Finally, if we want to include variables from an R session in mathematical expressions, and substitute in their actual values, we can use substitute().

par(mar = c(4, 4, 2, 0.1))
x_mean <- 1.5
x_sd <- 1.2
hist(rnorm(100, x_mean, x_sd),
  main = substitute(
    paste(X[i], " ~ N(", mu, "=", m, ", ", sigma^2, "=", s2, ")"),
    list(m = x_mean, s2 = x_sd^2)

plot of chunk math-text-sub

Draw Easter Eggs 2013-03-31T00:00:00-07:00 Lijia Yu This article shows you how to draw an egg with R. I wrote this article after I learned to use the animation package for one week. So I will show you the simplest way to create an animated figure. The only function used in this package is ani.pause().

Let’s get started!

A simple egg

The equations that define an egg are:

In the figure below, let’s swap the x axis and y axis for an egg in the vertical direction.

t = seq(-pi, pi, by = 0.01)
H = 1
x = H * 0.78 * cos(t/4) * sin(t)
y = -H * cos(t)
par(mar = rep(0, 4))
plot(x, y, type = "l", xlim = c(-1, 1), ylim = c(-1, 1), asp = 1, 
  col = "orange1", lwd = 5, axes = FALSE)

plot of chunk draw-egg

We need a Rotation matrix to draw the rotating egg:

The ani.pause() function is called to pause for a time interval (by default specified in ani.options('interval')) and flush the current device. We draw a egg with with different angles in 30 images, and you will see the egg rotating below:

egg_rotation = function(H = 1, angle = seq(0, pi * 2, length = 30), 
  pos = c(0, 0)) {
  t = seq(-pi, pi, by = 0.01)
  for (i in 1:length(angle)) {
    x = H * 0.78 * cos(t/4) * sin(t)
    y = -H * cos(t)
    # Rotation matrix
    x1 = cos(angle[i]) * x - sin(angle[i]) * y + pos[1]
    y1 = sin(angle[i]) * x + cos(angle[i]) * y + pos[2]
    cols = colors()
    flag = sample(1:length(cols), 1)
    plot(x1, y1, type = "l", xlim = c(-1, 1), ylim = c(-1, 1), 
      asp = 1, col = cols[flag], lwd = 8, axes = FALSE)
par(mar = rep(0, 4))

Another example:

egg = function(h = rnorm(1), angle = rnorm(1), pos = rnorm(2)) {
  t = seq(-pi, pi, by = 0.01)
  for (i in 1:10) {
    H = h - h/10 * i
    x = H * 0.78 * cos(t/4) * sin(t)
    y = -H * cos(t)
    # Rotation matrix
    x1 = cos(angle) * x - sin(angle) * y + pos[1]
    y1 = sin(angle) * x + cos(angle) * y + pos[2]
    cols = colors()
    flag = sample(1:length(cols), 1)
    plot(x1, y1, type = "l", xlim = c(-1, 1), ylim = c(-1, 1), 
      asp = 1, col = cols[flag], lwd = 8, axes = FALSE)
par(mar = rep(0, 4))
for (j in 1:10) {

3D eggs

If you want to draw a 3D egg. The rgl package can help you do it. The 3D egg is just a perturbation of a sphere. The function is:

Here we set $c=0.2, b=0.3$.

meshgrid <- function(a, b) {
  list(x = outer(b * 0, a, FUN = "+"), y = outer(b, a * 0, FUN = "+"))
c = 0.2
b = 1.7
theta = seq(0, 2 * pi, length = 40 * 4)
phi = seq(0, pi, length = 40 * 4)
theta1 = meshgrid(theta, phi)$x
phi2 = meshgrid(theta, phi)$y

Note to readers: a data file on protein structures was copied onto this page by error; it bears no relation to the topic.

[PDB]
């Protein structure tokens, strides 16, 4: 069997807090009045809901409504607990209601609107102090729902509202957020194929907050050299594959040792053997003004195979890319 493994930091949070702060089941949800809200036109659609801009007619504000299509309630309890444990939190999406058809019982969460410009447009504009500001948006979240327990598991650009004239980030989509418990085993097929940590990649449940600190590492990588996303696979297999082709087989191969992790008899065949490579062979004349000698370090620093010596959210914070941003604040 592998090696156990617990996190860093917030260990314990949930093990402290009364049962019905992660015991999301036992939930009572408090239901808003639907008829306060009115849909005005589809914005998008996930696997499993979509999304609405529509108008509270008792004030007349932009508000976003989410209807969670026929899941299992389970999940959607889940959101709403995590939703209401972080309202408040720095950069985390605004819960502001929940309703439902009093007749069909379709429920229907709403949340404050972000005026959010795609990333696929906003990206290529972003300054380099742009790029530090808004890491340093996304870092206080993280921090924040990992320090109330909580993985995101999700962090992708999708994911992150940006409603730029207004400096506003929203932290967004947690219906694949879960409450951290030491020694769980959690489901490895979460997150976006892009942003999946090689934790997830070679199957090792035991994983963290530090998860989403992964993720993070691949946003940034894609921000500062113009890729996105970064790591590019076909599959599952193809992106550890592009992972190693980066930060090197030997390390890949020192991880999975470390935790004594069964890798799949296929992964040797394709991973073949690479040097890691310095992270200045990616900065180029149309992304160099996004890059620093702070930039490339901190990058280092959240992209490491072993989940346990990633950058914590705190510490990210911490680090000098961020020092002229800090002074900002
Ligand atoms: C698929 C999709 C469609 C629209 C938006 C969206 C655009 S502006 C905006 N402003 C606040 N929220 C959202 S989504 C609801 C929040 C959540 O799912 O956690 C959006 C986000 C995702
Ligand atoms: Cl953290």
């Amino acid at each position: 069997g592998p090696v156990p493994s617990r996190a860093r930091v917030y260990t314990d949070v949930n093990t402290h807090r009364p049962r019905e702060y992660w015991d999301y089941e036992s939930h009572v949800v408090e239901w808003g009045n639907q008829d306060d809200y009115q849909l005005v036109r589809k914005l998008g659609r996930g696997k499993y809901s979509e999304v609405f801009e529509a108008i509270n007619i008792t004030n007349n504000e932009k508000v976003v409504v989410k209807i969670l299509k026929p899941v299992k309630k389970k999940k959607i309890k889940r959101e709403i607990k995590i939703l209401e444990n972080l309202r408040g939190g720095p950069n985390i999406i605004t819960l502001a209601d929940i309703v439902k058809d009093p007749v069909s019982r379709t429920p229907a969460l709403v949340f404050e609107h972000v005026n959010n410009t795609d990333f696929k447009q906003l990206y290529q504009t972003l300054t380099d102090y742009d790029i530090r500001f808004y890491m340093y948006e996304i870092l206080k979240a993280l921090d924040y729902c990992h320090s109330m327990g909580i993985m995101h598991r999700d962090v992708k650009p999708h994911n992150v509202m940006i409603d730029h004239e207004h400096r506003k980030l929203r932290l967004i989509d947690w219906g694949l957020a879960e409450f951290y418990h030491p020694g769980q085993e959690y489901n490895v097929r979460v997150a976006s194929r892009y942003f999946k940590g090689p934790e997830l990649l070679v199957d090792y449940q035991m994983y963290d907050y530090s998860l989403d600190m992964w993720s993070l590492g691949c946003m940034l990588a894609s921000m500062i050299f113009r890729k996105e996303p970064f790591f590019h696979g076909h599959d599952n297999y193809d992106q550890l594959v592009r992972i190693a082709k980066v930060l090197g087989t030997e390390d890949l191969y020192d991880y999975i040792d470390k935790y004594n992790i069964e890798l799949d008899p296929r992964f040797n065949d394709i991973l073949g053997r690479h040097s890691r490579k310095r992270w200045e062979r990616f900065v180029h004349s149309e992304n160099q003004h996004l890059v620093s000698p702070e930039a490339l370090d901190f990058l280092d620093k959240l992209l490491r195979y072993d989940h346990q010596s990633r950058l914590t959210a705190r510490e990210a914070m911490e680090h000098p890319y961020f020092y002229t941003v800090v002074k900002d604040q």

x = (1 + c * phi2) * sin(phi2) * cos(theta1)
y = (1 + c * phi2) * sin(phi2) * sin(theta1)
z <- b * cos(phi2)
surface3d(x, y, z, color = rainbow(10))
par3d(zoom = 0.7)

plot of chunk draw-3d-egg


Simulation of Coin Flipping 2013-03-27T00:00:00-07:00 Lijia Yu The function flip.coin() in the animation package provides a simulation to the process of flipping coins and computes the frequencies for heads and tails. Coin flipping is a well-known Bernoulli trial. When you flip a coin, there are two possible outcomes: head or tail. A fair coin has the probability 0.5 for head by definition.

Head or tail

We toss a fair coin 100 times below.

ani.options(nmax = 100, interval = 0.3)
par(mar = c(2, 4, 2, 2))
flip.coin(bg = "yellow")

Note the outcome is random, so if you run the code above again, you are likely to see different results, but on average you should get 50 heads and 50 tails in the long run.


The coin here does not have to mean a coin literally. We can generalize it to an object that can produce $n$ possible outcomes. For example, three outcomes Head, Stand (a coin may stand on the table) and Tail with probabilities 0.45, 0.1 and 0.45 respectively:

ani.options(nmax = 100, interval = 0.3)
par(mar = c(2, 4, 2, 2))
flip.coin(faces = c("Head", "Stand", "Tail"), type = "n", prob = c(0.45, 
  0.1, 0.45), col = c(1, 2, 4))
Making Visual Illusions in R 2013-03-26T00:00:00-07:00 Lijia Yu This article demonstrates how to make visual illusions with R. A visual illusion is a distortion of form, size or color in the visual field. In the animation package, functions vi.grid.illusion() and vi.lilac.chaser() can be used to produce visual illusions.

Scintillating grid illusion

vi.grid.illusion() function provides illustrations for the Scintillating grid illusion and Hermann grid illusion. They are two most common types of grid illusions.

You can see dark dots appear and disappear rapidly at random intersections.


plot of chunk scintillating-grid-illusion

Hermann grid illusion

From Hermann grid illusion picture, you can see grey blobs disappear when looking directly at an intersection.

vi.grid.illusion(type = "h", lwd = 22, nrow = 5, ncol = 5, col = "white")

plot of chunk hermann-grid-illusion

Lilac Chaser

We can draw a Lilac chaser with the function vi.lilac.chaser().

Stare at the center cross for a few (say 30) seconds to experience the illusion.

  • A gap running around the circle of lilac discs;
  • A green disc running around the circle of lilac discs in place of the gap;
  • The green disc running around on the grey background, with the lilac discs having disappeared in sequence.
ani.options(nmax = 20)
par(mar = c(1, 1, 1, 1))


Don’t worry if you can’t see all the phenomena described. For many illusions, there is a percentage of people with perfectly normal vision who just don’t see it, often for reasons currently unknown.

Further reading

You can see more illusions created by Kohske in R, which also illustrated the power of the grid package.

Demonstration of the Gradient Descent Algorithm 2013-03-24T00:00:00-07:00 Lijia Yu In the animation package, there is a function named grad.desc(). It provides a visual illustration for the process of minimizing a real-valued function through the Gradient Descent Algorithm. The two examples below show you how to use the grad.desc() function.

A simple function

The default objective function in grad.desc() is . The arrows will take you to the minima step by step:

par(mar = c(4, 4, 2, 0.1))

When the algorithm fails

This example shows how the gradient descent algorithm will fail with a too large step length.

To find a local minimum of a bivariate objective function:

ani.options(nmax = 70)
par(mar = c(4, 4, 2, 0.1))
f2 = function(x, y) sin(1/2 * x^2 - 1/4 * y^2 + 3) * cos(2 * x + 1 - 
grad.desc(f2, c(-2, -2, 2, 2), c(-1, 0.5), gamma = 0.3, tol = 1e-04)
## Warning: Maximum number of iterations reached!

Apparently the arrows get lost eventually. You can replace gamma=0.3 with a smaller value and retry the function.